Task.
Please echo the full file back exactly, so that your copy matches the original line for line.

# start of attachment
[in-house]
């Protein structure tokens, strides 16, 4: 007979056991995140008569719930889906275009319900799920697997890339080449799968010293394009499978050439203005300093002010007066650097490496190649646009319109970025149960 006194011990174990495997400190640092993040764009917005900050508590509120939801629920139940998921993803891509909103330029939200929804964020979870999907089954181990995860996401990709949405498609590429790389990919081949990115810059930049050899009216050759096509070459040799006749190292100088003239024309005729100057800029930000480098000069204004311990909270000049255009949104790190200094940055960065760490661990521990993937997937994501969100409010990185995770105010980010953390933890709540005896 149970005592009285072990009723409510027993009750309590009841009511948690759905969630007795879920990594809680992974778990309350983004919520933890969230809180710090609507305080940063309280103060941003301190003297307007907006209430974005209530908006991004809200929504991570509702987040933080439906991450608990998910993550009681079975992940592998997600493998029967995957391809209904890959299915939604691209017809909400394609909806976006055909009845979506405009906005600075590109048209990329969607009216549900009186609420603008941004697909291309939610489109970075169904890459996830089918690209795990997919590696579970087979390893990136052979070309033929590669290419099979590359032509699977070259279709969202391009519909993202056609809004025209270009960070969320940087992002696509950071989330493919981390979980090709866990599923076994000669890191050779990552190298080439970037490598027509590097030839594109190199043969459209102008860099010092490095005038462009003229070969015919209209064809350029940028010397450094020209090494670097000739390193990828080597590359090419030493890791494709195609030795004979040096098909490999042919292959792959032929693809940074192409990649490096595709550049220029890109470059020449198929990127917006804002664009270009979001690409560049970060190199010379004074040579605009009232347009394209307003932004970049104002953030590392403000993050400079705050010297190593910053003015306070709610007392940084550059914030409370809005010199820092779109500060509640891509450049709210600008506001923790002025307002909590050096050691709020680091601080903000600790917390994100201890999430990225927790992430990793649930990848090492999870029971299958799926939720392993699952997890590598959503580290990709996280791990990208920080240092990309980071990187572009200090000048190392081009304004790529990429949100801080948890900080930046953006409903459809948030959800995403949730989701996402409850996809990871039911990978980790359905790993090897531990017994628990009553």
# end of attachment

[in-house]
């Protein structure tokens, strides 16, 4: 007979056991995140008569719930889906275009319900799920697997890339080449799968010293394009499978050439203005300093002010007066650097490496190649646009319109970025149960 006194011990174990495997400190640092993040764009917005900050508590509120939801629920139940998921993803891509909103330029939200929804964020979870999907089954181990995860996401990709949405498609590429790389990919081949990115810059930049050899009216050759096509070459040799006749190292100088003239024309005729100057800029930000480098000069204004311990909270000049255009949104790190200094940055960065760490661990521990993937997937994501969100409010990185995770105010980010953390933890709540005896 149970005592009285072990009723409510027993009750309590009841009511948690759905969630007795879920990594809680992974778990309350983004919520933890969230809180710090609507305080940063309280103060941003301190003297307007907006209430974005209530908006991004809200929504991570509702987040933080439906991450608990998910993550009681079975992940592998997600493998029967995957391809209904890959299915939604691209017809909400394609909806976006055909009845979506405009906005600075590109048209990329969607009216549900009186609420603008941004697909291309939610489109970075169904890459996830089918690209795990997919590696579970087979390893990136052979070309033929590669290419099979590359032509699977070259279709969202391009519909993202056609809004025209270009960070969320940087992002696509950071989330493919981390979980090709866990599923076994000669890191050779990552190298080439970037490598027509590097030839594109190199043969459209102008860099010092490095005038462009003229070969015919209209064809350029940028010397450094020209090494670097000739390193990828080597590359090419030493890791494709195609030795004979040096098909490999042919292959792959032929693809940074192409990649490096595709550049220029890109470059020449198929990127917006804002664009270009979001690409560049970060190199010379004074040579605009009232347009394209307003932004970049104002953030590392403000993050400079705050010297190593910053003015306070709610007392940084550059914030409370809005010199820092779109500060509640891509450049709210600008506001923790002025307002909590050096050691709020680091601080903000600790917390994100201890999430990225927790992430990793649930990848090492999870029971299958799926939720392993699952997890590598959503580290990709996280791990990208920080240092990309980071990187572009200090000048190392081009304004790529990429949100801080948890900080930046953006409903459809948030959800995403949730989701996402409850996809990871039911990978980790359905790993090897531990017994628990009553």